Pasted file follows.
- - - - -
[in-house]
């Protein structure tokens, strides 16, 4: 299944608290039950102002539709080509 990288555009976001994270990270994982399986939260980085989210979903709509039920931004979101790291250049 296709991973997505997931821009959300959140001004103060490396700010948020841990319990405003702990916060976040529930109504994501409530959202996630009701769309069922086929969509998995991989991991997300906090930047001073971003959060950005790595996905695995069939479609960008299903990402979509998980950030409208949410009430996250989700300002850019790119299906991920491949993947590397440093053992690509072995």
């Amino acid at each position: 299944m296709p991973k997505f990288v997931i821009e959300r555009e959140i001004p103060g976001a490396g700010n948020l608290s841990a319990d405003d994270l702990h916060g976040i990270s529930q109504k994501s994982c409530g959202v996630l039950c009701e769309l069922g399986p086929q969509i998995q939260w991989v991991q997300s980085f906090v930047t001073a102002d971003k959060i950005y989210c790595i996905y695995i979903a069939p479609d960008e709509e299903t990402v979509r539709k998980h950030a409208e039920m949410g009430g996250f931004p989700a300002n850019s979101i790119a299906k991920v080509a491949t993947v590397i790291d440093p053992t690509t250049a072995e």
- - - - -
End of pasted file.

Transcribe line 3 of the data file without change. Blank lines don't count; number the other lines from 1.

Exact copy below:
């Amino acid at each position: 299944m296709p991973k997505f990288v997931i821009e959300r555009e959140i001004p103060g976001a490396g700010n948020l608290s841990a319990d405003d994270l702990h916060g976040i990270s529930q109504k994501s994982c409530g959202v996630l039950c009701e769309l069922g399986p086929q969509i998995q939260w991989v991991q997300s980085f906090v930047t001073a102002d971003k959060i950005y989210c790595i996905y695995i979903a069939p479609d960008e709509e299903t990402v979509r539709k998980h950030a409208e039920m949410g009430g996250f931004p989700a300002n850019s979101i790119a299906k991920v080509a491949t993947v590397i790291d440093p053992t690509t250049a072995e």